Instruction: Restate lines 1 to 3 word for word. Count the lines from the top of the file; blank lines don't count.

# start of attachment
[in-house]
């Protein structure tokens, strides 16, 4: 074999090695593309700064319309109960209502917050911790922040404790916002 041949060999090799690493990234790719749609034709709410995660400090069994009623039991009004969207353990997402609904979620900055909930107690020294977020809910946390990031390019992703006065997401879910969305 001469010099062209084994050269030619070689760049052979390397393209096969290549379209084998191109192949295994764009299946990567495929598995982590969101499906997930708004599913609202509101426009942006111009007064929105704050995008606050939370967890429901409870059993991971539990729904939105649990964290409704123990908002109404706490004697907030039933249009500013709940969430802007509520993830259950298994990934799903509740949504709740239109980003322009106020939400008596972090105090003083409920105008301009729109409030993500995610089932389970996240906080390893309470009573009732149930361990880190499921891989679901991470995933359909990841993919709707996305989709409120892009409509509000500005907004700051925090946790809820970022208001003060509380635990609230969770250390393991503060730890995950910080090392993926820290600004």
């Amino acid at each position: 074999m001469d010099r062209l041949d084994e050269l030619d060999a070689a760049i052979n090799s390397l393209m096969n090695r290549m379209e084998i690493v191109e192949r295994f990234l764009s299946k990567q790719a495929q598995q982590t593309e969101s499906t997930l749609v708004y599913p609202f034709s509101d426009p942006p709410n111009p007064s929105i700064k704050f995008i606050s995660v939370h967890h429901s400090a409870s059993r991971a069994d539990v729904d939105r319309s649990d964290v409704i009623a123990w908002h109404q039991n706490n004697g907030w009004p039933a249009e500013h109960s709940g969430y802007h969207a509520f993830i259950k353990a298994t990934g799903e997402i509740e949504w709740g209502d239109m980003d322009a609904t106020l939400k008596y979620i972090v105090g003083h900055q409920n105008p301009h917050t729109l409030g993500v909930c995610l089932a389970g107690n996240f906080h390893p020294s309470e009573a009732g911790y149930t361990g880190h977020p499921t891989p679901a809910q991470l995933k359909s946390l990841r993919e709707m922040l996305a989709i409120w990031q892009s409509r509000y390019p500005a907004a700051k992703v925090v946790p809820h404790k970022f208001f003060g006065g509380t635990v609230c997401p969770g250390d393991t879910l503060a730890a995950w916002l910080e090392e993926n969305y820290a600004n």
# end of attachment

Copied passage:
[in-house]
């Protein structure tokens, strides 16, 4: 074999090695593309700064319309109960209502917050911790922040404790916002 041949060999090799690493990234790719749609034709709410995660400090069994009623039991009004969207353990997402609904979620900055909930107690020294977020809910946390990031390019992703006065997401879910969305 001469010099062209084994050269030619070689760049052979390397393209096969290549379209084998191109192949295994764009299946990567495929598995982590969101499906997930708004599913609202509101426009942006111009007064929105704050995008606050939370967890429901409870059993991971539990729904939105649990964290409704123990908002109404706490004697907030039933249009500013709940969430802007509520993830259950298994990934799903509740949504709740239109980003322009106020939400008596972090105090003083409920105008301009729109409030993500995610089932389970996240906080390893309470009573009732149930361990880190499921891989679901991470995933359909990841993919709707996305989709409120892009409509509000500005907004700051925090946790809820970022208001003060509380635990609230969770250390393991503060730890995950910080090392993926820290600004």
């Amino acid at each position: 074999m001469d010099r062209l041949d084994e050269l030619d060999a070689a760049i052979n090799s390397l393209m096969n090695r290549m379209e084998i690493v191109e192949r295994f990234l764009s299946k990567q790719a495929q598995q982590t593309e969101s499906t997930l749609v708004y599913p609202f034709s509101d426009p942006p709410n111009p007064s929105i700064k704050f995008i606050s995660v939370h967890h429901s400090a409870s059993r991971a069994d539990v729904d939105r319309s649990d964290v409704i009623a123990w908002h109404q039991n706490n004697g907030w009004p039933a249009e500013h109960s709940g969430y802007h969207a509520f993830i259950k353990a298994t990934g799903e997402i509740e949504w709740g209502d239109m980003d322009a609904t106020l939400k008596y979620i972090v105090g003083h900055q409920n105008p301009h917050t729109l409030g993500v909930c995610l089932a389970g107690n996240f906080h390893p020294s309470e009573a009732g911790y149930t361990g880190h977020p499921t891989p679901a809910q991470l995933k359909s946390l990841r993919e709707m922040l996305a989709i409120w990031q892009s409509r509000y390019p500005a907004a700051k992703v925090v946790p809820h404790k970022f208001f003060g006065g509380t635990v609230c997401p969770g250390d393991t879910l503060a730890a995950w916002l910080e090392e993926n969305y820290a600004n």